Median Nerve Block Techniques

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Continuing Education Activity

A median nerve block is a simple, safe, and effective method of obtaining anesthesia to the palmar aspect of the thumb, index finger, middle finger, radial portion of the palm and ring finger. this activity describes the techniques of median nerve blocks, their indications, contraindications and potential complications.


  • Identify the anatomy of the median nerve.
  • Describe the techniques of median nerve block.
  • Review the complications of median nerve block.
  • Outline how interprofessional team members can improve outcomes for patients undergoing a median nerve block.


A median nerve block is a simple, safe, and effective method of obtaining anesthesia to the palmar aspect of the thumb, index finger, middle finger, radial portion of the palm, and ring finger. [1] Landmark-based techniques have been utilized for decades with success. However, since the introduction and widespread use of ultrasound, clinicians can obtain more consistent anesthesia with smaller volumes and fewer complications. [2][3] Peripheral nerve blockade of the hand has been used primarily in the peri-operative and post-operative settings by anesthesiologists and hand surgeons, although emergency physicians and traumatologists have become more familiar with these blocks in the setting of acute pain and trauma.[4][5]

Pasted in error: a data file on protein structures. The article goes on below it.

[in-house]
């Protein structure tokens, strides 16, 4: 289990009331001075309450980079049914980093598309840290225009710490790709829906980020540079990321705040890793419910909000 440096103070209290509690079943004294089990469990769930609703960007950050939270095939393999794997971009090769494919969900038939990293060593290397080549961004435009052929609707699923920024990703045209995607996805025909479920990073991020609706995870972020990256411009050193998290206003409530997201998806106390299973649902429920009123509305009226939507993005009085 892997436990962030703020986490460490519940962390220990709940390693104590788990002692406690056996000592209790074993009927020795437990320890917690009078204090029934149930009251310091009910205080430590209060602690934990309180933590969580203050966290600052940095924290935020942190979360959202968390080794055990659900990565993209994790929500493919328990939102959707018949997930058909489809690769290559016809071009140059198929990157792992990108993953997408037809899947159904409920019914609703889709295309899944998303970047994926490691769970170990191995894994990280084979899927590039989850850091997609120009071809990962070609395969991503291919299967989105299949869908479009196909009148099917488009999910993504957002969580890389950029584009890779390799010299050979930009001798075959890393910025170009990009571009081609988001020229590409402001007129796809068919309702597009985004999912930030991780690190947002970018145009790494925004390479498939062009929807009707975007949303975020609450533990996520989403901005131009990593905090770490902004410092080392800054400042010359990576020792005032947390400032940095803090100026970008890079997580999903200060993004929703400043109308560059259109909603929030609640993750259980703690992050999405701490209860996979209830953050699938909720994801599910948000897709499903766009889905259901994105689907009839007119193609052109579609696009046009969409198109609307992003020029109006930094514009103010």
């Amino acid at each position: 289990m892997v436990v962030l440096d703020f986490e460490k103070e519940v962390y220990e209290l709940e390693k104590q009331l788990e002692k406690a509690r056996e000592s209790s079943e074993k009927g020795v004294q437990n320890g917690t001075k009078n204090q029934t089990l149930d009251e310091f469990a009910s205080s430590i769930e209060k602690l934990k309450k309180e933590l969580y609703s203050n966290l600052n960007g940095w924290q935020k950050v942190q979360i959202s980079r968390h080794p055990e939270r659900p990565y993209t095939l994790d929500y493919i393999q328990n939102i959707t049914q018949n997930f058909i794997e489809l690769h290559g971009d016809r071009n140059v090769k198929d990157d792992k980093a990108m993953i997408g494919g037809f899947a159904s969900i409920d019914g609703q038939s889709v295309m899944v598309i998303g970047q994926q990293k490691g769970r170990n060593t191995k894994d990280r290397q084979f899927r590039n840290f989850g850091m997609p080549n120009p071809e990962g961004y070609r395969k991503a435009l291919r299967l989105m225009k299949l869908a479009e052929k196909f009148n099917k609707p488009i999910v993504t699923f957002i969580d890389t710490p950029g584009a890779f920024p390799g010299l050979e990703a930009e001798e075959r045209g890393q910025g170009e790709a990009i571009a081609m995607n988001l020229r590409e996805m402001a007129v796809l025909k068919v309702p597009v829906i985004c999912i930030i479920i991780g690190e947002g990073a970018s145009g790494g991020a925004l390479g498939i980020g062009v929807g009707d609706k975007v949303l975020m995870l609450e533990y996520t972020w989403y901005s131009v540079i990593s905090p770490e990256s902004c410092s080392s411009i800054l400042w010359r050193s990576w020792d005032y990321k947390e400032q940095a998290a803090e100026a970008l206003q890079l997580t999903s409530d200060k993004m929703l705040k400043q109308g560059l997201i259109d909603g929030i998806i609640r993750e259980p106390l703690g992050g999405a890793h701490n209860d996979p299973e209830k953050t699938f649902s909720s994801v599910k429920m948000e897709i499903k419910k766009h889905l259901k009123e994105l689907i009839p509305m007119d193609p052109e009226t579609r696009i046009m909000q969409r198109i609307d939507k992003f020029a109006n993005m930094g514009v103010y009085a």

Anatomy and Physiology

The median nerve is a terminal branch of the brachial plexus, formed by the medial (C5, C6) and lateral cords (C8, T1). It branches from the brachial plexus at the axilla and courses through the upper arm along with the brachial artery, between brachialis and biceps brachii distally. Proximal to the elbow, the median nerve is located lateral to the brachial artery, and at the level of the elbow, the nerve is located medial to the artery.

Coursing distally, the median nerve enters the forearm between the biceps and pronator teres.   In the proximal forearm, the nerve gives off the anterior interosseous nerve (AIN) branch, the terminal motor branch of the median nerve.   AIN and the median nerve continuation both course deep to flexor digitorum superficialis and superficial to flexor digitorum profundus. The median nerve emerges in the distal forearm between FPL and FDS before transitioning to the wrist and hand via the carpal tunnel. [6]

The median nerve travels in the carpal tunnel along with the FDS, FDP, and FPL tendons.  The boundaries of the carpal tunnel include the transverse carpal ligament (the roof), the scaphoid tubercle and trapezium (radial border), the hook of hamate, and pisiform (ulnar border), and the proximal row of carpal bones (the floor).  In the tunnel, the median nerve is medial/ulnar to the tendons of FDS and FD.   The nerve can be blocked at any point in the arm or forearm. However, its location in the forearm is quite superficial, and it is no longer adjacent to the brachial artery which makes inadvertent vascular puncture or injection less likely. [6]